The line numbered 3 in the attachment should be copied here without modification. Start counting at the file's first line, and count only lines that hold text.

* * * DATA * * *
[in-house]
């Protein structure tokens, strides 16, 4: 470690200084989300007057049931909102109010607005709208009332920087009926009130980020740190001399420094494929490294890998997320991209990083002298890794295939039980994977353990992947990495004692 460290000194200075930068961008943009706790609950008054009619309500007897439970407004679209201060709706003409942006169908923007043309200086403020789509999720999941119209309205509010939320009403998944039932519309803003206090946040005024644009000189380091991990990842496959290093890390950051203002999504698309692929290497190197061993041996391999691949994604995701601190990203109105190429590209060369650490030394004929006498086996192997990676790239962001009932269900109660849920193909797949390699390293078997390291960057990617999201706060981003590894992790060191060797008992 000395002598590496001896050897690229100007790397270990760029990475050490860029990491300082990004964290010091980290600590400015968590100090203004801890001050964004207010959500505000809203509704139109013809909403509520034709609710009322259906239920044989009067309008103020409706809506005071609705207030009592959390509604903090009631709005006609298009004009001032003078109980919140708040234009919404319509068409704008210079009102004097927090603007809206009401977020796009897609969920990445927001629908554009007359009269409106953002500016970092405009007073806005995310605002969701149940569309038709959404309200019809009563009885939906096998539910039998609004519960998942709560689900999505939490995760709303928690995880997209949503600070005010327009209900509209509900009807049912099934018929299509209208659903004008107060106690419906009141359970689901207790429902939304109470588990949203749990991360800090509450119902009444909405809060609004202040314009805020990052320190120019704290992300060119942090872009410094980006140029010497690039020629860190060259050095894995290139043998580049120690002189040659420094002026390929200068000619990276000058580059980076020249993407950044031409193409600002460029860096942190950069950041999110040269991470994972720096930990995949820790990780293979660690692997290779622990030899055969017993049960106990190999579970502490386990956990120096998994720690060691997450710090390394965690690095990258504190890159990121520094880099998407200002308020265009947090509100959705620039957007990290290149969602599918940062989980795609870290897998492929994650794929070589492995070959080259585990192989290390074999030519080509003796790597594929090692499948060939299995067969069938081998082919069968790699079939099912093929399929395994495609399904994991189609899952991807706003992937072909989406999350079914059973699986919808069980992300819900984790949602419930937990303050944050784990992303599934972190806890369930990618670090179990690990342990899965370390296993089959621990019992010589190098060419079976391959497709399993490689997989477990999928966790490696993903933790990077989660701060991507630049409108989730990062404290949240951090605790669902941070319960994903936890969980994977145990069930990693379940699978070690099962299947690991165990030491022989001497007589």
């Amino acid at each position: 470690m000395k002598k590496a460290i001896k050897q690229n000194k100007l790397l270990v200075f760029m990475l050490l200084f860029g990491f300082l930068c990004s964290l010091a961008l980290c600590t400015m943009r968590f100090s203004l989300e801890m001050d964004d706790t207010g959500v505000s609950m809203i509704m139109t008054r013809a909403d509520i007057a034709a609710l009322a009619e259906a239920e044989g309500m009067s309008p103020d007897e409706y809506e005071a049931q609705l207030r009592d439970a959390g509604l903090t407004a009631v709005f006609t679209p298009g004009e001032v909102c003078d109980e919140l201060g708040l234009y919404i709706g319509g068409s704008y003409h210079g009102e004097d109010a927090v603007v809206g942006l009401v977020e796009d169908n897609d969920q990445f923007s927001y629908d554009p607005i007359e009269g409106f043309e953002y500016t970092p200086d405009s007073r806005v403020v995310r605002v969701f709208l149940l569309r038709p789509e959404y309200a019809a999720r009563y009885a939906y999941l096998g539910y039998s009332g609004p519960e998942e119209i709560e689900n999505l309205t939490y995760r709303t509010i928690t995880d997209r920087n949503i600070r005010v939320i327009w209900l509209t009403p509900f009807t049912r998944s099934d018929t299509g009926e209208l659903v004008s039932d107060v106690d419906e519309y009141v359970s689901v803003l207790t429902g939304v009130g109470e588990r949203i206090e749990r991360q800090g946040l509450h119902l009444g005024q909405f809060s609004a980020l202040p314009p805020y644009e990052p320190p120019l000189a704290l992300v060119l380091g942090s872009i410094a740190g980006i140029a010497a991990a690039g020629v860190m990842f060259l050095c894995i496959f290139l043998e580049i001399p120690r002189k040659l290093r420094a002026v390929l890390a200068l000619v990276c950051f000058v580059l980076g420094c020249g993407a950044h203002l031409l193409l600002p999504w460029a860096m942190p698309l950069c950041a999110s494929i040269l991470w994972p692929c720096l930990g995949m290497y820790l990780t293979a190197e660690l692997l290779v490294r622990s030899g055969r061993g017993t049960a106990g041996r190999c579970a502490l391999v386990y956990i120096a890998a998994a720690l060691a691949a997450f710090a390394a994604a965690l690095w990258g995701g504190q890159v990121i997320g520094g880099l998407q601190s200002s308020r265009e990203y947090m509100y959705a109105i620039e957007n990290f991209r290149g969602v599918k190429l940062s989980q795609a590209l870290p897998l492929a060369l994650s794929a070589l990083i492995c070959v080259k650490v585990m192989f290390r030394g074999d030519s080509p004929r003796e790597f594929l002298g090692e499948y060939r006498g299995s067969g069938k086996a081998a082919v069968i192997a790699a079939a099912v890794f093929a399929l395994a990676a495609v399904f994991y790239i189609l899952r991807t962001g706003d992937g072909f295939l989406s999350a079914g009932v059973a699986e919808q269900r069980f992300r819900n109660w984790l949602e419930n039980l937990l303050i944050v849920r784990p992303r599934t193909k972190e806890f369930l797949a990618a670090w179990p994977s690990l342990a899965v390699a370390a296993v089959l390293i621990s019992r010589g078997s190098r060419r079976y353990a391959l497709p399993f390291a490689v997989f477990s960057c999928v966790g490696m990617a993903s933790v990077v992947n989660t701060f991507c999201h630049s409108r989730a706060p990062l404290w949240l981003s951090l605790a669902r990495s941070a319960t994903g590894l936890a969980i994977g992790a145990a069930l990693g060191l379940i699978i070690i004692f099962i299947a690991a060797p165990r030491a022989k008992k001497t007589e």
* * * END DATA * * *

């Amino acid at each position: 470690m000395k002598k590496a460290i001896k050897q690229n000194k100007l790397l270990v200075f760029m990475l050490l200084f860029g990491f300082l930068c990004s964290l010091a961008l980290c600590t400015m943009r968590f100090s203004l989300e801890m001050d964004d706790t207010g959500v505000s609950m809203i509704m139109t008054r013809a909403d509520i007057a034709a609710l009322a009619e259906a239920e044989g309500m009067s309008p103020d007897e409706y809506e005071a049931q609705l207030r009592d439970a959390g509604l903090t407004a009631v709005f006609t679209p298009g004009e001032v909102c003078d109980e919140l201060g708040l234009y919404i709706g319509g068409s704008y003409h210079g009102e004097d109010a927090v603007v809206g942006l009401v977020e796009d169908n897609d969920q990445f923007s927001y629908d554009p607005i007359e009269g409106f043309e953002y500016t970092p200086d405009s007073r806005v403020v995310r605002v969701f709208l149940l569309r038709p789509e959404y309200a019809a999720r009563y009885a939906y999941l096998g539910y039998s009332g609004p519960e998942e119209i709560e689900n999505l309205t939490y995760r709303t509010i928690t995880d997209r920087n949503i600070r005010v939320i327009w209900l509209t009403p509900f009807t049912r998944s099934d018929t299509g009926e209208l659903v004008s039932d107060v106690d419906e519309y009141v359970s689901v803003l207790t429902g939304v009130g109470e588990r949203i206090e749990r991360q800090g946040l509450h119902l009444g005024q909405f809060s609004a980020l202040p314009p805020y644009e990052p320190p120019l000189a704290l992300v060119l380091g942090s872009i410094a740190g980006i140029a010497a991990a690039g020629v860190m990842f060259l050095c894995i496959f290139l043998e580049i001399p120690r002189k040659l290093r420094a002026v390929l890390a200068l000619v990276c950051f000058v580059l980076g420094c020249g993407a950044h203002l031409l193409l600002p999504w460029a860096m942190p698309l950069c950041a999110s494929i040269l991470w994972p692929c720096l930990g995949m290497y820790l990780t293979a190197e660690l692997l290779v490294r622990s030899g055969r061993g017993t049960a106990g041996r190999c579970a502490l391999v386990y956990i120096a890998a998994a720690l060691a691949a997450f710090a390394a994604a965690l690095w990258g995701g504190q890159v990121i997320g520094g880099l998407q601190s200002s308020r265009e990203y947090m509100y959705a109105i620039e957007n990290f991209r290149g969602v599918k190429l940062s989980q795609a590209l870290p897998l492929a060369l994650s794929a070589l990083i492995c070959v080259k650490v585990m192989f290390r030394g074999d030519s080509p004929r003796e790597f594929l002298g090692e499948y060939r006498g299995s067969g069938k086996a081998a082919v069968i192997a790699a079939a099912v890794f093929a399929l395994a990676a495609v399904f994991y790239i189609l899952r991807t962001g706003d992937g072909f295939l989406s999350a079914g009932v059973a699986e919808q269900r069980f992300r819900n109660w984790l949602e419930n039980l937990l303050i944050v849920r784990p992303r599934t193909k972190e806890f369930l797949a990618a670090w179990p994977s690990l342990a899965v390699a370390a296993v089959l390293i621990s019992r010589g078997s190098r060419r079976y353990a391959l497709p399993f390291a490689v997989f477990s960057c999928v966790g490696m990617a993903s933790v990077v992947n989660t701060f991507c999201h630049s409108r989730a706060p990062l404290w949240l981003s951090l605790a669902r990495s941070a319960t994903g590894l936890a969980i994977g992790a145990a069930l990693g060191l379940i699978i070690i004692f099962i299947a690991a060797p165990r030491a022989k008992k001497t007589e």